SLR - February 2020 - Joseph R. Fleck
Reverse Sural Artery Flap: A Reliable Alternative for Foot And Ankle Soft Tissue Reconstruction
Reference: Korompilias A, Gkiatas I, Korompilia M, Kosmas D, Kostas-Agnantis I. Reverse Sural Artery Flap: A Reliable Alternative for Foot And Ankle Soft Tissue Reconstruction. European Journal of Orthopaedic Surgery & Traumatology. 2018 Oct 29;29(2):367-372
Scientific Literature Review
Reviewed By: Joseph R. Fleck, DPM
Residency Program: Saint Francis Hospital & Medical Center – Hartford, CT
Podiatric Relevance: The reverse sural artery flap provides the surgeon a thin fasciocutaneous flap that allows for skin coverage with ideal contouring without sacrificing any major vessels in a one stage procedure. The flap has been used successfully in soft tissue defects, including the inferior and posterior heel, Achilles tendon, middle and distal one-third of the leg, dorsum of the ankle and lateral and medial malleolus.
Methods: A level IV retrospective study was performed on ten patients who underwent a reverse sural flap for a soft tissue deficit in the foot and ankle. All operations were performed by the same team and each patient followed the same post-operative plan. Demographic data was gathered as well as original deficit size and possible complications from the defect and donor site. The minimal follow up was 18 months.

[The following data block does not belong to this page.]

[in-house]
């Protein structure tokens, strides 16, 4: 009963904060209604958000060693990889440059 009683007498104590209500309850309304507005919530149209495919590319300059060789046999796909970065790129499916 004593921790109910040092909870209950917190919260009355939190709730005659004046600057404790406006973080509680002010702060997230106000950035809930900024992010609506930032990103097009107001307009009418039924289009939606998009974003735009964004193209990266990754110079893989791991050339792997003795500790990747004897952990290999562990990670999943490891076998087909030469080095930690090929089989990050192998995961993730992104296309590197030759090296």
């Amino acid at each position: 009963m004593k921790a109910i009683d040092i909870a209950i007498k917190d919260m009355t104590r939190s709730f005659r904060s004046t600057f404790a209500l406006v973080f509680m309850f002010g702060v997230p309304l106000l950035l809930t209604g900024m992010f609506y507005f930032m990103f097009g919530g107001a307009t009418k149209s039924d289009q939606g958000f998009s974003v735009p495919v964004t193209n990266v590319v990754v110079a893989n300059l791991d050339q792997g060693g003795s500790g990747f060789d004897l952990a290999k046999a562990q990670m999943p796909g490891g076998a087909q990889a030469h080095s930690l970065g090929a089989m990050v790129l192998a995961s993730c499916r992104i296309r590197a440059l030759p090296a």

Results: The mean age of the ten patients was 40.5 years (ranging 17-72) with nine patients being male. Seven of the cases were due to trauma, two to osteomyelitis, and one to a dog bite. Four patients had defects on the posterior heel, three on the medial malleolus, two on the dorsal ankle and one on the plantar foot and posterior aspect of the heel. Seven patients were smokers and five were diabetic. Nine of the flaps survived without further soft tissue defect. There was one case of complete necrosis six weeks post-operatively that eventually healed with debridement and application of a free fasciocutaneous anterolateral thigh flap. All donor sites healed uneventfully with no evidence of recurrence. At the last follow up, all patients were able to ambulate and stated they were satisfied with the result.
Conclusions: This study presented 90 percent survivorship of the sural flap in a population of patients with 70 percent trauma, 70 percent smokers and 50 percent diabetics. All patients were able to ambulate at their last follow up and were satisfied with their end result. The reverse sural artery flap is a viable choice for patients with certain soft tissue defects of the foot and ankle.